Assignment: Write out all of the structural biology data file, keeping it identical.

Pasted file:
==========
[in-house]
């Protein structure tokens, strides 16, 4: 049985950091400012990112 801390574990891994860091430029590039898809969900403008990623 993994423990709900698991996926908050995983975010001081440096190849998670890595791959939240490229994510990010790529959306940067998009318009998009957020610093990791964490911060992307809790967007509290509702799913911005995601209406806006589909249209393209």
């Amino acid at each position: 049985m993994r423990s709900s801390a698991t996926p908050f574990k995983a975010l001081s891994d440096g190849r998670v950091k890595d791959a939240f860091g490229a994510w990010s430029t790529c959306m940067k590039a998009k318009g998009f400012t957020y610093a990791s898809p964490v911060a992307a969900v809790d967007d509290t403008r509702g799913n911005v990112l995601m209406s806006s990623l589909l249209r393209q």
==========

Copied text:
[in-house]
């Protein structure tokens, strides 16, 4: 049985950091400012990112 801390574990891994860091430029590039898809969900403008990623 993994423990709900698991996926908050995983975010001081440096190849998670890595791959939240490229994510990010790529959306940067998009318009998009957020610093990791964490911060992307809790967007509290509702799913911005995601209406806006589909249209393209």
């Amino acid at each position: 049985m993994r423990s709900s801390a698991t996926p908050f574990k995983a975010l001081s891994d440096g190849r998670v950091k890595d791959a939240f860091g490229a994510w990010s430029t790529c959306m940067k590039a998009k318009g998009f400012t957020y610093a990791s898809p964490v911060a992307a969900v809790d967007d509290t403008r509702g799913n911005v990112l995601m209406s806006s990623l589909l249209r393209q």